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Q: Isn’t it a bit soon for a second edition of The Cinema of Richard Linklater: Walk, Don’t Run?
Rob Stone: You might think that but keeping up with the work of such a prolific filmmaker, who entered the most productive and critically celebrated phase of his career shortly after the publication of the first edition, meant that the need for what might seem like a prematurely revisionist volume became essential after the release of Before Midnight and Boyhood especially, but also Bernie, Up to Speed, Everyone Wants Some!!, and Last Flag Flying. The mission of the second edition is not only to analyze and contextualize those works in the context of Linklater’s career but also to use them as a prism through which to look anew at his previous films, many of which are now classics of American cinema.
Q: How do these new works fit inside this “new world order”?
RB: In an industrial context, there are new means of production and distribution that affect the way films are made and received. Up to Speed is a six-part web series for Hulu and Last Flag Flying was released internationally on Netflix. These new platforms for independent filmmakers with all their benefits and problems change the entire landscape of independent filmmaking. Moreover, social and political changes affect the way that films are made and what they mean to audiences that look to the cinema as both a window and a mirror on the outside world. It’s important to see Before Midnight,, which is set in Greece, in terms of the production process that gave rise to its making in the aftermath of the economic crisis and how the Greek people were punished with austerity by the European Union, which is a fascinating background for a film about conflict in a relationship and familial separation.
Q: And what of the new American order?
RB: That too. Boyhood and Everybody Wants Some!! were both treated by many as nostalgic, but nothing could be further from the truth. Linklater’s films are never nostalgic despite what some fans of Dazed and Confused might argue. Look closely and they are resolutely unsentimental about the past. Instead they all focus exclusively on the present and deny the pull of the past or the threat of the future. Living in the moment makes Linklater’s films political in a way that often goes unnoticed. Everybody Wants Some!!! is a poignant critique of what’s been called “locker room” talk of the kind that has infected political discourse. Boyhood may not look like it as it ambles through twelve years in a young boy’s life, but it offers a searing critique of the way that neoliberal policies have affected education, turning what should be a twelve-year voyage of internal discovery into a series of exhausting and dispiriting sprints between the hurdles of testing and indifferent selection processes.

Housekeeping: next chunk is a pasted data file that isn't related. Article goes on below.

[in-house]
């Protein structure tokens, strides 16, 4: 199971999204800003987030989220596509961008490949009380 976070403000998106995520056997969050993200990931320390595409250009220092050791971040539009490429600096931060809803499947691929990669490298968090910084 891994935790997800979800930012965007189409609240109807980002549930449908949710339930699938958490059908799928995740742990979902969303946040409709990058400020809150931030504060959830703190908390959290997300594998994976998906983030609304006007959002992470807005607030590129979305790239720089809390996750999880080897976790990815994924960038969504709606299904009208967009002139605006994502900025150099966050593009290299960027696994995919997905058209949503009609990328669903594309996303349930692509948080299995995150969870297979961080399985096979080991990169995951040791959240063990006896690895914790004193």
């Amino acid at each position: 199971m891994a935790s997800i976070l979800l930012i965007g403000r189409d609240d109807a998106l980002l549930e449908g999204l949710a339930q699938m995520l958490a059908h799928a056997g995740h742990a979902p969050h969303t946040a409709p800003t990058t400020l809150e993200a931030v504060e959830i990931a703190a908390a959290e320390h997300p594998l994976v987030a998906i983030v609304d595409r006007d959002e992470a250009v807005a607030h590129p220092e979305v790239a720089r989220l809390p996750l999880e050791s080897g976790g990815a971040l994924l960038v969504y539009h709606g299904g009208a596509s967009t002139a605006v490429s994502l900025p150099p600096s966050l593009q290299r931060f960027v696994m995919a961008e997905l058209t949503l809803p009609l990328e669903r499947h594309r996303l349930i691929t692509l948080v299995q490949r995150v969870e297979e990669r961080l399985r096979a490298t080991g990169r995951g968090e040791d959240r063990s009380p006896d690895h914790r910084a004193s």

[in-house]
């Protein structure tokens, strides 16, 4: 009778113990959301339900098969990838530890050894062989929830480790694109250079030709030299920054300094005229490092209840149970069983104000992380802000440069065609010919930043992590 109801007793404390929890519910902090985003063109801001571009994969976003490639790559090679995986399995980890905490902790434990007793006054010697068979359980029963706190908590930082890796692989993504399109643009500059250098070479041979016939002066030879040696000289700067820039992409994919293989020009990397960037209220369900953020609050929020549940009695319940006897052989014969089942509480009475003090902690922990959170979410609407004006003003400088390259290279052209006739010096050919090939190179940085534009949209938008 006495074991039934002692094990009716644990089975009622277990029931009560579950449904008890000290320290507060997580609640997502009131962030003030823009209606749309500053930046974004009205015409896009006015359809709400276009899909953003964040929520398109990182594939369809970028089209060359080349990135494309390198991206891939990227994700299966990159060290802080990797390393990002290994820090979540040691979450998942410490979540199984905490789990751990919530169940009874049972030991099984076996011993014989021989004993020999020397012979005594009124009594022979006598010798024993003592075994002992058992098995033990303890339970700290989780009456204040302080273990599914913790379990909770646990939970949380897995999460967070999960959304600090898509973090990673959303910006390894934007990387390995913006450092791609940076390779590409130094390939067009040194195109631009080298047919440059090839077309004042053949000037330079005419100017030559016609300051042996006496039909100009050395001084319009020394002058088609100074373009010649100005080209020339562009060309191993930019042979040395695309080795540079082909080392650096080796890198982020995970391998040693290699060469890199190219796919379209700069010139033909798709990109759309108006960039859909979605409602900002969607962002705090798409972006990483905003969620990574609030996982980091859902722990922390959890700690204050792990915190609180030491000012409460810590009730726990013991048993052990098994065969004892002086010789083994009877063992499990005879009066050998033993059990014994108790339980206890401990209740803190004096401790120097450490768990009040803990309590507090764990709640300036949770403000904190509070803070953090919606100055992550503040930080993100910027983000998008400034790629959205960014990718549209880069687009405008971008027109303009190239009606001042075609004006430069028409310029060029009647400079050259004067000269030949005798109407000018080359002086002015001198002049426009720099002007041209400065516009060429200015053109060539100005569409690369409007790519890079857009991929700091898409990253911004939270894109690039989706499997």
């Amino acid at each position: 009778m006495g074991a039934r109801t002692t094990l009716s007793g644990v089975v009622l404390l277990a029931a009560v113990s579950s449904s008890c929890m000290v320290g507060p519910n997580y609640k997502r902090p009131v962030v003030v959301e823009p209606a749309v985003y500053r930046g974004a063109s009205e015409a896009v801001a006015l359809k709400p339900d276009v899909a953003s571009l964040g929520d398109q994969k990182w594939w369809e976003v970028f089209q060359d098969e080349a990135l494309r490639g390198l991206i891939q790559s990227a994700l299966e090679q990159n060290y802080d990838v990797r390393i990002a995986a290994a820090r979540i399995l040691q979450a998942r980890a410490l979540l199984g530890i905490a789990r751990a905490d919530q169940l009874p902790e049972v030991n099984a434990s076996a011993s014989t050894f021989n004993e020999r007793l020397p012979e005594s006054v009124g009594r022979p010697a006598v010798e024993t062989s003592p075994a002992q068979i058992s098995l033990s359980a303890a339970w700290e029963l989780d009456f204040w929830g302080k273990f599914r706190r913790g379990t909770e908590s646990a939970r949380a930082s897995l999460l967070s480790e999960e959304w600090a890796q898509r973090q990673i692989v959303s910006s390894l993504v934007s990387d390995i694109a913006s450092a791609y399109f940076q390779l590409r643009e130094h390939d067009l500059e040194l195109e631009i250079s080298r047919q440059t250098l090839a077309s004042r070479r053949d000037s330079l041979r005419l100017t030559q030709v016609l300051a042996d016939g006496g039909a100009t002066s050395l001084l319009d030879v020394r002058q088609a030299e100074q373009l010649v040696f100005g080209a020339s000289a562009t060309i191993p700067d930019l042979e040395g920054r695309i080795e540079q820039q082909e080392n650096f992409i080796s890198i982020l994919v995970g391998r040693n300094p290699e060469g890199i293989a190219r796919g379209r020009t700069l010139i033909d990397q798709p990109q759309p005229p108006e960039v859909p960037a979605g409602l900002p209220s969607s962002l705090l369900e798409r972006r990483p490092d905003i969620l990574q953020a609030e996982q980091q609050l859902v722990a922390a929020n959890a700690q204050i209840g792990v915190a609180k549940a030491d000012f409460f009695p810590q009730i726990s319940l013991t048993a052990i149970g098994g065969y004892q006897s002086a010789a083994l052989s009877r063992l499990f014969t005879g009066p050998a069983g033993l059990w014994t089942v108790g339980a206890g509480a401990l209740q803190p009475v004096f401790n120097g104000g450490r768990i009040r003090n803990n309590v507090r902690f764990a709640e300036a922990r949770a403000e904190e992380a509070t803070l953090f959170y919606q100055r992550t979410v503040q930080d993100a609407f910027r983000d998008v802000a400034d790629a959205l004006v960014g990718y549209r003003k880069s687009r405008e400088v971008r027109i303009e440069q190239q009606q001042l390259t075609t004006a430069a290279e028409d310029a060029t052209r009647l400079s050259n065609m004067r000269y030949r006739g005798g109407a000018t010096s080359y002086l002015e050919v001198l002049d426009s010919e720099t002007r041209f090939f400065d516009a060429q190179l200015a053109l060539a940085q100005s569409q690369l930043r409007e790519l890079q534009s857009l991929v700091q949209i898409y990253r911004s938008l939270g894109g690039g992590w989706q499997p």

Q: How does the Before trilogy fit into this new world order now? Is it indeed a trilogy?
RB: It’s a trilogy, but that doesn’t mean it won’t have a sequel or even a sequel trilogy we can call the After trilogy. There’s a cyclical aspect to Before Midnight, where its conclusion connects with the beginning of Before Sunrise twenty-three years ago: Céline and Jesse end up arguing like the German couple on the train in that film that first gave them an excuse to begin talking. Because there is this circular movement to the three films, it’s tempting to read them as pessimistic, but there is much more at stake in the third film than there is in the first. In the first film they are both up for a romantic adventure and it surprises them that it becomes so much more. But by the time Before Midnightcomes around, they have twin daughters and infrequent shared custody of Jesse’s son Hank, as well as baggage from regrets regarding professional roads not taken and personal ones that perhaps they probably should have avoided.
Q: Do you think Before Midnight ruins romanticism or reinstates reality?
RB: That’s a good line! I think it’s a much more mature film, possibly Linklater’s best, and certainly on a par with some of the great European art-house films about marriage and relationships like Rossellini’s Journey to Italy, which it references, Godard’s Pierrot Le Fou and Antonioni’s Lat Notee. But like all of Linklater’s best films it’s quintessentially American too, so it sits alongside some of the best American films about marriage and relationships too, like Cassavetes’s A Woman Under the Influence, Woody Allen’s Annie Hall and Mazursky’s An Unmarried Woman. I like Before Midnight for the same reason that some audiences don’t, because Céline sees conflict as essential to progress and is therefore willing to provoke it by what may seem cruel means. So while Jesse takes refuge in fantasies like time-travel and an affair with a student, Céline is much more committed to making the relationship authentic, particularly for the good of the children, whose well-being they must share, even if it means that a new shape to their relationship and the familial structure must be established.
Q: Will we see Jesse and Céline again and does that suppose a third edition of your book?
RB: Ha, it’s been five years since its release and if the nine-year gap is to be maintained we should be hearing rumors of Linklater, Ethan Hawke and Julie Delpy being seen together in Austin some time soon. I’d like to see them again, find out what they’re doing, even though I suspect that whatever it is will be apart. I’ve grown up and old with them and I have plenty of interest and energy left so I’d be thrilled to hear they were reuniting, and a bit fearful too. But maybe I’ll wait until the After trilogy is completed before I think about a third edition.